I finished up my second Anderson novel over the weekend. While I don’t think I’d rank Three Hearts and Three Lions among my favorite fantasy stories, I continue to be astounded at the state of the genre in relation to these older writings. Maybe it’s mostly due to the constant flow of new works and the pace of writers like R.A. Salvatore and Kevin J. Anderson, who seem to be putting out a new book every few months. But reading Poul Anderson and his seminal tales like Three Hearts leaves little doubt as to the towering influence he’s had not only on fantasy literature, but throughout the many spheres of nerdom. Why are we not seeing republications of this guy?
I’ve got three major thoughts I’d like to explore here. *Minor spoilers follow.*
1. Origin of the species
Jeffro wrote a great analysis of Three Hearts a couple years ago and the part it played in inspiring, in particular, the Paladin class, the concept of the troll, and the alignment system in D&D.
I’ve written before about the paladins and their origins, and I was pleased to see that Anderson drew upon the Matter of France in his own development of the Holger character. I feel like the Carolingian legends have never enjoyed the same degree of popularity as the Matters of Britain and Rome (the Arthurian and Ancient Greek and Roman myths, respectively), and yet there is so much to draw from the tales of Charlemagne and his knights. I must admit I was surprised to learn that “Cortana” is the name of another powerful sword forged by the legendary blacksmith Wayland (who is sometimes credited with having forged Durandal and even Excalibur). And here I had never given any thought to from whence Microsoft may have taken the name.
As for the Paladin, Jeffro notes:
Of course, a number of people are going to be reading and recommending this book because it is the literary antecedent of the paladin class from the first edition AD&D Player Handbook. Certainly, the laying on of hands, the warhorse, and the “Holy Sword” are all here.
There are a number of other fantasy traditions established or reinforced by Anderson here, but I’d like to focus for a moment on the concept of “Law vs Chaos.” Although those familiar with his works may credit Moorcock and his Eternal Champion saga for the trope, Anderson’s employment of it predates that of Moorcock. And indeed, in Elric of Melnibone‘s acknowledgement Moorcock gave a shout-out to Anderson as one of his inspirations.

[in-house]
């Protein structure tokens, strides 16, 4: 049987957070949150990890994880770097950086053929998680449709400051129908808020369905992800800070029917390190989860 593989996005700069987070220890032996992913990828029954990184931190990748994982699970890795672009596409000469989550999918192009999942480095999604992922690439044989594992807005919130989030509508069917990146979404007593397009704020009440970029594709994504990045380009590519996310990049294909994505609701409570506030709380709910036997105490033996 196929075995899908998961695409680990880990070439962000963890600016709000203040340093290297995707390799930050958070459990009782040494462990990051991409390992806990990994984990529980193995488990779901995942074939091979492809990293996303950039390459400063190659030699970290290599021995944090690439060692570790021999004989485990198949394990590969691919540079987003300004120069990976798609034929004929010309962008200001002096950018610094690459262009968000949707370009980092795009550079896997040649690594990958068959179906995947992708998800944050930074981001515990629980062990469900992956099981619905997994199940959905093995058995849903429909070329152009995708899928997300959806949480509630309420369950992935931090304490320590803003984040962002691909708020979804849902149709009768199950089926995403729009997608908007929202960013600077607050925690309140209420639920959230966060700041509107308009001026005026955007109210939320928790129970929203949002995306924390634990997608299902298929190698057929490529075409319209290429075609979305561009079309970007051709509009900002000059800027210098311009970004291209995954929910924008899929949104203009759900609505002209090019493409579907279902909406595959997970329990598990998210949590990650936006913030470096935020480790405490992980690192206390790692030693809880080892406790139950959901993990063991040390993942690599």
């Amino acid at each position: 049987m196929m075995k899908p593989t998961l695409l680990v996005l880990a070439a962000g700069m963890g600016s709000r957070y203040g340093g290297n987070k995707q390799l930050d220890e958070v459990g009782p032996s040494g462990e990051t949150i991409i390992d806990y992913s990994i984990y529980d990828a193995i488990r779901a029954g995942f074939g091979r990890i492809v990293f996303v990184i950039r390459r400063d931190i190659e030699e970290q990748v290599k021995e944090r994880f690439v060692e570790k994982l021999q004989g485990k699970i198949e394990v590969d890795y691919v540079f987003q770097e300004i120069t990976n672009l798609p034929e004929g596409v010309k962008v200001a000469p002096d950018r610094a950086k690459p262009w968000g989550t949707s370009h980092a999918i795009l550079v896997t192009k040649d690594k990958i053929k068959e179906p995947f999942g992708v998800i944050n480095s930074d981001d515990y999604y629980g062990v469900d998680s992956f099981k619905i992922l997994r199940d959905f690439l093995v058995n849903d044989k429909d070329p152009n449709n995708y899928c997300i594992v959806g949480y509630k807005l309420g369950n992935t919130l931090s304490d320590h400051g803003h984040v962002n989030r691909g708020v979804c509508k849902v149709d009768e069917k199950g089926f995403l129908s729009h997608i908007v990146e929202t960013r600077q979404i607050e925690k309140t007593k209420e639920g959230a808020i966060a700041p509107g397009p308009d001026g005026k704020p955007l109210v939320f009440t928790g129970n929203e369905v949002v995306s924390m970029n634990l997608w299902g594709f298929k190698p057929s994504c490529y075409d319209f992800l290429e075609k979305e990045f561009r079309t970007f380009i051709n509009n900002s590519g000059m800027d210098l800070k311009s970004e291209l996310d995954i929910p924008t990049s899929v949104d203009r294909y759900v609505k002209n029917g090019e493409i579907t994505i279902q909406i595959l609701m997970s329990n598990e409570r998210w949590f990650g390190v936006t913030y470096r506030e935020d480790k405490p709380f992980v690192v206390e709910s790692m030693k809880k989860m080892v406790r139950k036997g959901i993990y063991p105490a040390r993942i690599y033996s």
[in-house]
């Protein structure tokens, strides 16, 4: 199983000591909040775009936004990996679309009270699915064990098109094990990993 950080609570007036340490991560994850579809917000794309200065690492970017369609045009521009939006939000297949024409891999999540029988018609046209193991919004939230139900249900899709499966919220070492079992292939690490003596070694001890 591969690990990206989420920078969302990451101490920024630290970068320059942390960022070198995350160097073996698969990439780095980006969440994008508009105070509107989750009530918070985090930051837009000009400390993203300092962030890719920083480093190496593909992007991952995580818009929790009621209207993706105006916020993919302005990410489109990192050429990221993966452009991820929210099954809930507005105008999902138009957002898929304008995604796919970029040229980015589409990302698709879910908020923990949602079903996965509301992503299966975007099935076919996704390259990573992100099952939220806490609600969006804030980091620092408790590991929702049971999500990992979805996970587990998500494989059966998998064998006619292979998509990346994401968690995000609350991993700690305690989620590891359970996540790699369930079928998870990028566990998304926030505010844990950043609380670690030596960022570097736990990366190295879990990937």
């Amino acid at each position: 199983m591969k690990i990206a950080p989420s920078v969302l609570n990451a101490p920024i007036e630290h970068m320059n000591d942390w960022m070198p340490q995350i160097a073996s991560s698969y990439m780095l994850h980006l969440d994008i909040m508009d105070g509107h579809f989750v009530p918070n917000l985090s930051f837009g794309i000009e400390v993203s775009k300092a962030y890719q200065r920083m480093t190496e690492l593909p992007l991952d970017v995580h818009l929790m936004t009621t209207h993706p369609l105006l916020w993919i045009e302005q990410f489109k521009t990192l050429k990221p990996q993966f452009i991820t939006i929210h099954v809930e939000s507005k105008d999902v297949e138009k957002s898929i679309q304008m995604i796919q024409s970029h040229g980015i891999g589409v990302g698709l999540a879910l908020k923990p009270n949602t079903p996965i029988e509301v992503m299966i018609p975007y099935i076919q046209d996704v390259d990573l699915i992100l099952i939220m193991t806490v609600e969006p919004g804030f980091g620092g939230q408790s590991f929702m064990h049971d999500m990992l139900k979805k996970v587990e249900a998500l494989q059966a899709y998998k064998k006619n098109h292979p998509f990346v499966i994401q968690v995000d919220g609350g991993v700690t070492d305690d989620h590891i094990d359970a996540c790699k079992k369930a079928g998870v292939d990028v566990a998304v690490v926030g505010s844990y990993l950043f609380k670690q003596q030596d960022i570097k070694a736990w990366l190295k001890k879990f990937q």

Law vs Chaos has been done in different ways; sometimes it’s just a slightly more ambiguous label for Good vs Evil. Sometimes there is more nuance. But especially in the gaming scene, it’s certainly become a popular system for fleshing out alignments or dividing factions.
The fact that Anderson and Three Hearts put so much of this subsequently widely-adopted material out there may actually be its biggest weakness in the eyes of modern readers. I’m by no means saying that the story is a let-down or unworthy of a read, but some people may perhaps be bored by what they see as yet another serving up of common fantasy tropes.
2. Talking the talk; walking the walk
As Rawle Nyanzi recently observed in his own first reading of Three Hearts:
Anderson also shows that he knows the old folktales on a very deep level, interweaving them into crucial plot points throughout the entire novel — it made the tale feel deep and full. It was nothing at all like the fantasy stuff I was used to, where a legendary figure’s name would be used without capturing any of that character’s substance. It did not treat European folklore as a grab-bag of powers and names to use simply because they sounded cool; I could tell that this story came from the pen of someone who truly loved these tales.